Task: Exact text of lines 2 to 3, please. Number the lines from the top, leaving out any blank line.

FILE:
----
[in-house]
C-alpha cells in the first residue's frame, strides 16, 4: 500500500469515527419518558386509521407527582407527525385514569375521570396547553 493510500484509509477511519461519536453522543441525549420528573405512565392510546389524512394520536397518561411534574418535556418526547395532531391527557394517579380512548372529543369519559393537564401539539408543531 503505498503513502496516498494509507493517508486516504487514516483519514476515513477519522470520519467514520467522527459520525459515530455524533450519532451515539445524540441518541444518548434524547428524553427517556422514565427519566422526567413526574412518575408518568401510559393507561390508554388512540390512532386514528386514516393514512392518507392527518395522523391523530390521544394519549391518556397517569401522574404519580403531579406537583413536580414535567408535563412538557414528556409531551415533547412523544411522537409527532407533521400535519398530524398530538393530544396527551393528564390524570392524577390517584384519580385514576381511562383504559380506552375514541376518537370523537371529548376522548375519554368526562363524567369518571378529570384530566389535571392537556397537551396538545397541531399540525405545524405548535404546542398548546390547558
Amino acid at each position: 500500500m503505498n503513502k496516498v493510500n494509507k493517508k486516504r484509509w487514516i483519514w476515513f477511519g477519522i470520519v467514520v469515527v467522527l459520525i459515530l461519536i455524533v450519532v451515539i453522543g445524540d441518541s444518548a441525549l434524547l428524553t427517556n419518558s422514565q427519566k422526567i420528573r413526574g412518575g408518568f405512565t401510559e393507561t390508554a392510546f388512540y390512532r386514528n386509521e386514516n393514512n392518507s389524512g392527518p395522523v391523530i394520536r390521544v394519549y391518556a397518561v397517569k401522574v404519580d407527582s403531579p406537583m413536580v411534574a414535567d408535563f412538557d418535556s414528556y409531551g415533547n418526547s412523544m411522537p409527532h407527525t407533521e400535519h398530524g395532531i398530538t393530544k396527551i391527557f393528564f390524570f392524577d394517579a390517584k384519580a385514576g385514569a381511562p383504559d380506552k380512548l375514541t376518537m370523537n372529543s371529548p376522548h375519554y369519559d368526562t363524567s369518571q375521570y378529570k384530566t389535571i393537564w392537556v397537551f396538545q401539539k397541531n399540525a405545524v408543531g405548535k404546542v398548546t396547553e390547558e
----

C-alpha cells in the first residue's frame, strides 16, 4: 500500500469515527419518558386509521407527582407527525385514569375521570396547553 493510500484509509477511519461519536453522543441525549420528573405512565392510546389524512394520536397518561411534574418535556418526547395532531391527557394517579380512548372529543369519559393537564401539539408543531 503505498503513502496516498494509507493517508486516504487514516483519514476515513477519522470520519467514520467522527459520525459515530455524533450519532451515539445524540441518541444518548434524547428524553427517556422514565427519566422526567413526574412518575408518568401510559393507561390508554388512540390512532386514528386514516393514512392518507392527518395522523391523530390521544394519549391518556397517569401522574404519580403531579406537583413536580414535567408535563412538557414528556409531551415533547412523544411522537409527532407533521400535519398530524398530538393530544396527551393528564390524570392524577390517584384519580385514576381511562383504559380506552375514541376518537370523537371529548376522548375519554368526562363524567369518571378529570384530566389535571392537556397537551396538545397541531399540525405545524405548535404546542398548546390547558
Amino acid at each position: 500500500m503505498n503513502k496516498v493510500n494509507k493517508k486516504r484509509w487514516i483519514w476515513f477511519g477519522i470520519v467514520v469515527v467522527l459520525i459515530l461519536i455524533v450519532v451515539i453522543g445524540d441518541s444518548a441525549l434524547l428524553t427517556n419518558s422514565q427519566k422526567i420528573r413526574g412518575g408518568f405512565t401510559e393507561t390508554a392510546f388512540y390512532r386514528n386509521e386514516n393514512n392518507s389524512g392527518p395522523v391523530i394520536r390521544v394519549y391518556a397518561v397517569k401522574v404519580d407527582s403531579p406537583m413536580v411534574a414535567d408535563f412538557d418535556s414528556y409531551g415533547n418526547s412523544m411522537p409527532h407527525t407533521e400535519h398530524g395532531i398530538t393530544k396527551i391527557f393528564f390524570f392524577d394517579a390517584k384519580a385514576g385514569a381511562p383504559d380506552k380512548l375514541t376518537m370523537n372529543s371529548p376522548h375519554y369519559d368526562t363524567s369518571q375521570y378529570k384530566t389535571i393537564w392537556v397537551f396538545q401539539k397541531n399540525a405545524v408543531g405548535k404546542v398548546t396547553e390547558e